Gene drive causes infertility in malaria-carrying mosquitoes
UK researchers have successfully developed a gene drive that can cause the complete collapse of caged mosquito populations in only 7–11 generations — marking the first time experiments have been able to completely block the reproductive capacity of a complex organism in the laboratory using a designer molecular approach.
Gene drives are built to spread specific genes throughout a population within a few generations by biasing inheritance of the genes in offspring. In mosquitoes, CRISPR-based gene drives can transmit specific genes to 99% of offspring, compared to the 50% transmission rate expected for regular genes.
Professor Andrea Crisanti and colleagues from Imperial College London developed a CRISPR-based gene drive to selectively target the mosquito species Anopheles gambiae, which is responsible for malaria transmission in sub-Saharan Africa. The hope is that mosquitoes carrying the gene drive would be released in the future, spreading female infertility within local malaria-carrying mosquito populations and causing them to collapse.
The team targeted a gene in An. gambiae called doublesex, which determines whether an individual mosquito develops as a male or as a female. They engineered a gene drive solution designed to selectively alter a region of the doublesex gene that is responsible for female development.
Writing in the journal Nature Biotechnology, the researchers revealed that males who carried this modified gene showed no changes, and neither did females with only one copy of the modified gene. However, females with two copies of the modified gene showed both male and female characteristics, failed to bite and did not lay eggs.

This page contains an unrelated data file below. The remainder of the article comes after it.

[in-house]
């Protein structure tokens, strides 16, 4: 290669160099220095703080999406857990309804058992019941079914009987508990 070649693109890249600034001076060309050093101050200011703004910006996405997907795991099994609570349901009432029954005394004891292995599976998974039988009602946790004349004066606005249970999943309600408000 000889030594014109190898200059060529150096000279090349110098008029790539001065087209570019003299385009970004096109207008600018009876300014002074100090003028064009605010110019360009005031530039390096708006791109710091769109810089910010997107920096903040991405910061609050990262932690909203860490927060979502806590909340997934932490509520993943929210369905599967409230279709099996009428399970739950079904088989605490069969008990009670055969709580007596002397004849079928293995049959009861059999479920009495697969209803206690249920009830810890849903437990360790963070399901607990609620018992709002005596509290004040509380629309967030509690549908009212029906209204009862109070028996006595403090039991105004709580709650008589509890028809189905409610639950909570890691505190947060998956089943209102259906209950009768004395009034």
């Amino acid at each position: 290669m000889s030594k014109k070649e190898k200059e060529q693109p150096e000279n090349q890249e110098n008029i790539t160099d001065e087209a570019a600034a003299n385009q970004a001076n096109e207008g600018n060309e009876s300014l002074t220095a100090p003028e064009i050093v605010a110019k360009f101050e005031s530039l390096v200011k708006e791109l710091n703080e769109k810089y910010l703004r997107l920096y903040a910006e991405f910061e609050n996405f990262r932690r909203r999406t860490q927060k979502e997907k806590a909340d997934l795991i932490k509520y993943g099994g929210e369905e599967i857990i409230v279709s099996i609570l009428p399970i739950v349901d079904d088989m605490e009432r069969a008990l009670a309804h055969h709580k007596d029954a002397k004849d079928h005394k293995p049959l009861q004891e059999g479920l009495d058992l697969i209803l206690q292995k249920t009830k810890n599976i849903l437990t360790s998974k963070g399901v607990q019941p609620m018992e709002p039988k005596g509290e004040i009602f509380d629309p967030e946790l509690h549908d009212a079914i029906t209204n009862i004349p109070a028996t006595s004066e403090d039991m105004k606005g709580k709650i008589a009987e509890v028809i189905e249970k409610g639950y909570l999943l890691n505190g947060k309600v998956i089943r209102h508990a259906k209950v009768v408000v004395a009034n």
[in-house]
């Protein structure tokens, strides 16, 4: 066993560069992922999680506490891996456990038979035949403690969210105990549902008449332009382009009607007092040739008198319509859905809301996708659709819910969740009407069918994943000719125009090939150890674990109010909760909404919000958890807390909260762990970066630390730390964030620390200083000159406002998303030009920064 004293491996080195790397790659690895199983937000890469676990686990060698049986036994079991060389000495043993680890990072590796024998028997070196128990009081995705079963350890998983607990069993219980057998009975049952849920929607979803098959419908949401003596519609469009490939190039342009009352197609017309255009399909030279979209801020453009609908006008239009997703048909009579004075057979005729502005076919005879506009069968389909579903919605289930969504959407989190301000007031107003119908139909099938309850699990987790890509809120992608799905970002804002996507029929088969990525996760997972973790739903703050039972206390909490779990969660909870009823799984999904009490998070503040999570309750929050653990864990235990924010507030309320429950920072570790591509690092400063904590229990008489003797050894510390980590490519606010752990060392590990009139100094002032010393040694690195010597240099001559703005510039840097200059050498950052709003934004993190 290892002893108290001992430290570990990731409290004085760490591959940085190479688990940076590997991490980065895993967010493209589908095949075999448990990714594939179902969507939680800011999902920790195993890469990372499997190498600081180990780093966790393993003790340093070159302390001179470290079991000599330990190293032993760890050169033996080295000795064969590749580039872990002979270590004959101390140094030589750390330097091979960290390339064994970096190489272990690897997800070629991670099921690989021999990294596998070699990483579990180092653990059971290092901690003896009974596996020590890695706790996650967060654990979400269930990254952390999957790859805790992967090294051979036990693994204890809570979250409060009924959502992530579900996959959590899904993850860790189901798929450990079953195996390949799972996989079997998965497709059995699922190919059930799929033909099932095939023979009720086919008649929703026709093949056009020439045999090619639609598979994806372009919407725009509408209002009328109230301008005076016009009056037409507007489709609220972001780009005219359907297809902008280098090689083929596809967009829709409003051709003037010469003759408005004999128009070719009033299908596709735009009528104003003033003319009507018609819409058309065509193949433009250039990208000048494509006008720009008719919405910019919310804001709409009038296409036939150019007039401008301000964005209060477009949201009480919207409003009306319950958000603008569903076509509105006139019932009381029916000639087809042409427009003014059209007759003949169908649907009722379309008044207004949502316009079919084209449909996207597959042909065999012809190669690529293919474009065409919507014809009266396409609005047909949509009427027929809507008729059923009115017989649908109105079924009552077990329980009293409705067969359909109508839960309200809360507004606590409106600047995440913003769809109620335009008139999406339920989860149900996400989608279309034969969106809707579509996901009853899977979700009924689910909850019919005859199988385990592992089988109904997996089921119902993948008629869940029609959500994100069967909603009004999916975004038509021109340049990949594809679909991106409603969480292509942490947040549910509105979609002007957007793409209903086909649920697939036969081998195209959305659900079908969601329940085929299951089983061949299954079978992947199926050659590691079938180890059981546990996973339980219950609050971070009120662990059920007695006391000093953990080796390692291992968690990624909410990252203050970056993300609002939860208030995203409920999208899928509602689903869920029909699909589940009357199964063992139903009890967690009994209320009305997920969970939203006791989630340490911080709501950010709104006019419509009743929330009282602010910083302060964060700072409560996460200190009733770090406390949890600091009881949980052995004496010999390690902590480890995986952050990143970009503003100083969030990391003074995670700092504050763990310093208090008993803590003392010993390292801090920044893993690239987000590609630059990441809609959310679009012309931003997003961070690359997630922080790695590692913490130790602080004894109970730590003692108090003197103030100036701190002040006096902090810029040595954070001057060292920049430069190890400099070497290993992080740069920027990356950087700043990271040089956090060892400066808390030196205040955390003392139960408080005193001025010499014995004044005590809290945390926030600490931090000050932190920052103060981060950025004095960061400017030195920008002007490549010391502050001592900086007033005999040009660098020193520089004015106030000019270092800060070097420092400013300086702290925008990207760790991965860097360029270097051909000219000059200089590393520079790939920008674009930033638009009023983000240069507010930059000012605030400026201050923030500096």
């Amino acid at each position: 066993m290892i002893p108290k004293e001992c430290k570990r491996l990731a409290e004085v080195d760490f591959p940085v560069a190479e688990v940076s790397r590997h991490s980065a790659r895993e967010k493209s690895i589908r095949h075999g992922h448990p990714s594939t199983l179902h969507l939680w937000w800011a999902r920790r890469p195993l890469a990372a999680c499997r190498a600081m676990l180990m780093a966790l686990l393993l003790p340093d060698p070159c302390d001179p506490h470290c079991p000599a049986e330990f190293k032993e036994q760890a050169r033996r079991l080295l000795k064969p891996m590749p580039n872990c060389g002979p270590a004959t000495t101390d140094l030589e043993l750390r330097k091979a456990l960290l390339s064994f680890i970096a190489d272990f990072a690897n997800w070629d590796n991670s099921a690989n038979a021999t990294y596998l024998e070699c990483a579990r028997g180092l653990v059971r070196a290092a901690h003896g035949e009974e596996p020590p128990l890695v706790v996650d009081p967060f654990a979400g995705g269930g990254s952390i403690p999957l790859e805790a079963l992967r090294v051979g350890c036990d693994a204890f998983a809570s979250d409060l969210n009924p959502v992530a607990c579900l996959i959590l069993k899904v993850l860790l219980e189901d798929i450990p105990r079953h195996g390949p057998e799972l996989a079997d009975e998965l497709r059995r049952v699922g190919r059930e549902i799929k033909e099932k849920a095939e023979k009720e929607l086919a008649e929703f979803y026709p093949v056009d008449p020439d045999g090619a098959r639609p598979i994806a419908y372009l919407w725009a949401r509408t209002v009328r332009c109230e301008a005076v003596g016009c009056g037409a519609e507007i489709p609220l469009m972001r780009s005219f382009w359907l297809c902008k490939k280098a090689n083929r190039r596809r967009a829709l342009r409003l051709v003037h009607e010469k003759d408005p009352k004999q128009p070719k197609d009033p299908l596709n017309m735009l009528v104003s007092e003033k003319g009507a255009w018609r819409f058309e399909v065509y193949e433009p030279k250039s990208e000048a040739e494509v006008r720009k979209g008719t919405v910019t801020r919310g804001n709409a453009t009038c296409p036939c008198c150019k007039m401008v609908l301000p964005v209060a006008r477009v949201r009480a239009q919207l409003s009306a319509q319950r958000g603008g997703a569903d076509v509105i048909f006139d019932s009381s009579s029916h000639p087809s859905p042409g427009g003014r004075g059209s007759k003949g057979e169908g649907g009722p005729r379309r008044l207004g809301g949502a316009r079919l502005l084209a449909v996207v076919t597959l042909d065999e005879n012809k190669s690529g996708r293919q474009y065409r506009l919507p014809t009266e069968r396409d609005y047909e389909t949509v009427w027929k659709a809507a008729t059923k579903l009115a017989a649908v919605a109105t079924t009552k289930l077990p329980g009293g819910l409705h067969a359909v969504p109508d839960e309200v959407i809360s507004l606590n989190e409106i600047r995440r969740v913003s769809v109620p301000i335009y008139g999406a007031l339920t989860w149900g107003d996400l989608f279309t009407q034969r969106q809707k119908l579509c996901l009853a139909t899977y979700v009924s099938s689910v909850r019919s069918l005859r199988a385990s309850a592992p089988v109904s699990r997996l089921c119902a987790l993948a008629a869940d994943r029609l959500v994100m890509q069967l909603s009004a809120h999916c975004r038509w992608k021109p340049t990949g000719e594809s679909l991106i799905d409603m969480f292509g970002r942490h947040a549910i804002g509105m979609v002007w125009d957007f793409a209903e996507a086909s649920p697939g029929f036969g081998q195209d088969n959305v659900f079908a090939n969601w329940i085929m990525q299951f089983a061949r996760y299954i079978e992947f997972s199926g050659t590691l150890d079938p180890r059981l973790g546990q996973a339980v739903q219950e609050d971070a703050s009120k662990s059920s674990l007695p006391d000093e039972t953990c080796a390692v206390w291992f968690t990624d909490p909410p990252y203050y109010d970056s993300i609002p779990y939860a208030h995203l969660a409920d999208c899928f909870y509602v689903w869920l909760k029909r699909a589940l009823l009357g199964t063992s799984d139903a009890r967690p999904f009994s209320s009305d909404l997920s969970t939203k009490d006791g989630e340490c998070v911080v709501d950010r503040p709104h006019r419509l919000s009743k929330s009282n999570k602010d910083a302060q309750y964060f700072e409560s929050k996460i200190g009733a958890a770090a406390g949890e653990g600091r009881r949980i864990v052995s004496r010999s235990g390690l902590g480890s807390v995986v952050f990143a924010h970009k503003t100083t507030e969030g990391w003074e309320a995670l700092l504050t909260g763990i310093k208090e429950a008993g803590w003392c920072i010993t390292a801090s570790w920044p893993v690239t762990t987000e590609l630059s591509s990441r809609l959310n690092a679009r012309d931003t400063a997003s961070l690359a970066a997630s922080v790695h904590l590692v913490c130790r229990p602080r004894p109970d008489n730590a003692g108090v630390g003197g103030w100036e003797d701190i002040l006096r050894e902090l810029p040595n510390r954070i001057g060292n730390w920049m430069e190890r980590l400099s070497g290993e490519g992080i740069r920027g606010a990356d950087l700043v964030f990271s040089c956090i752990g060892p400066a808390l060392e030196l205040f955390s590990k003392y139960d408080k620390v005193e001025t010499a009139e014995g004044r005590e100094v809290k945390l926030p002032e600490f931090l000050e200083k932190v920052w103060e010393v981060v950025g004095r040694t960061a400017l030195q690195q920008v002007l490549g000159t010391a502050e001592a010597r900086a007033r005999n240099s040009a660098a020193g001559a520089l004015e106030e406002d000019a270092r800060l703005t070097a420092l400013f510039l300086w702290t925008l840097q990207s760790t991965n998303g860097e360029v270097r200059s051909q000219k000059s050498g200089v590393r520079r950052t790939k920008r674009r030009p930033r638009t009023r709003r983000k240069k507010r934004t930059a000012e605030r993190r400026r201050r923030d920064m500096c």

The team’s experiments also showed that the gene drive transmitted the genetic modification nearly 100% of the time. After eight generations, no females were produced and the populations collapsed because of lack of offspring.
Previous attempts to develop gene drive for population suppression have encountered resistance, where targeted genes developed mutations that allowed the gene to carry out its function and were resistant to the drive. These changes would then be passed down to the offspring, halting the gene drive in its tracks.
One of the reasons doublesex was picked for the gene drive target was that it was thought not to tolerate any mutations, overcoming this potential source of resistance. Indeed, in the study no functional mutated copy of the doublesex gene arose and spread in the population. And given the doublesex gene targeted in the study is similar across the insect world, this suggests the technology could be used in the future to specifically target other disease-carrying insects.
But while this is the first time resistance has been overcome, the team say additional experiments are needed to investigate the efficacy and the stability of the gene drive under confined laboratory settings that mimic tropical environments. This involves testing the technology on larger populations of mosquitoes confined in more realistic settings, where competition for food and other ecological factors may change the fate of the gene drive.
“This breakthrough shows that gene drive can work, providing hope in the fight against a disease that has plagued mankind for centuries,” said Prof Crisanti. “There is still more work to be done, both in terms of testing the technology in larger lab-based studies and working with affected countries to assess the feasibility of such an intervention.
“It will still be at least 5–10 years before we consider testing any mosquitoes with gene drive in the wild, but now we have some encouraging proof that we’re on the right path. Gene drive solutions have the potential one day to expedite malaria eradication by overcoming the barriers of logistics in resource-poor countries.”
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